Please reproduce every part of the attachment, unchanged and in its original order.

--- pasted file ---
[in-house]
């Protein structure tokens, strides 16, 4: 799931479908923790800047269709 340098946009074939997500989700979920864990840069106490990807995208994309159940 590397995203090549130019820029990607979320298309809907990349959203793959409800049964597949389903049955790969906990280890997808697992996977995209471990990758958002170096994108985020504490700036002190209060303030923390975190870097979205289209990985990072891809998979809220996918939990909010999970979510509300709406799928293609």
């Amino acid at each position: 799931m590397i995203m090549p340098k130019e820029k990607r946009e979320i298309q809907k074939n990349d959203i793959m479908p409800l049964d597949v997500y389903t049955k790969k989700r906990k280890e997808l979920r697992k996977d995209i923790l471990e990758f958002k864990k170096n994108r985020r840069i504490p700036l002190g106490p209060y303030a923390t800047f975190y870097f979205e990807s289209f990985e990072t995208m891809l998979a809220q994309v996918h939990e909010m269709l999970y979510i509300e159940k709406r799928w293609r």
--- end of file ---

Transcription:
[in-house]
């Protein structure tokens, strides 16, 4: 799931479908923790800047269709 340098946009074939997500989700979920864990840069106490990807995208994309159940 590397995203090549130019820029990607979320298309809907990349959203793959409800049964597949389903049955790969906990280890997808697992996977995209471990990758958002170096994108985020504490700036002190209060303030923390975190870097979205289209990985990072891809998979809220996918939990909010999970979510509300709406799928293609």
């Amino acid at each position: 799931m590397i995203m090549p340098k130019e820029k990607r946009e979320i298309q809907k074939n990349d959203i793959m479908p409800l049964d597949v997500y389903t049955k790969k989700r906990k280890e997808l979920r697992k996977d995209i923790l471990e990758f958002k864990k170096n994108r985020r840069i504490p700036l002190g106490p209060y303030a923390t800047f975190y870097f979205e990807s289209f990985e990072t995208m891809l998979a809220q994309v996918h939990e909010m269709l999970y979510i509300e159940k709406r799928w293609r």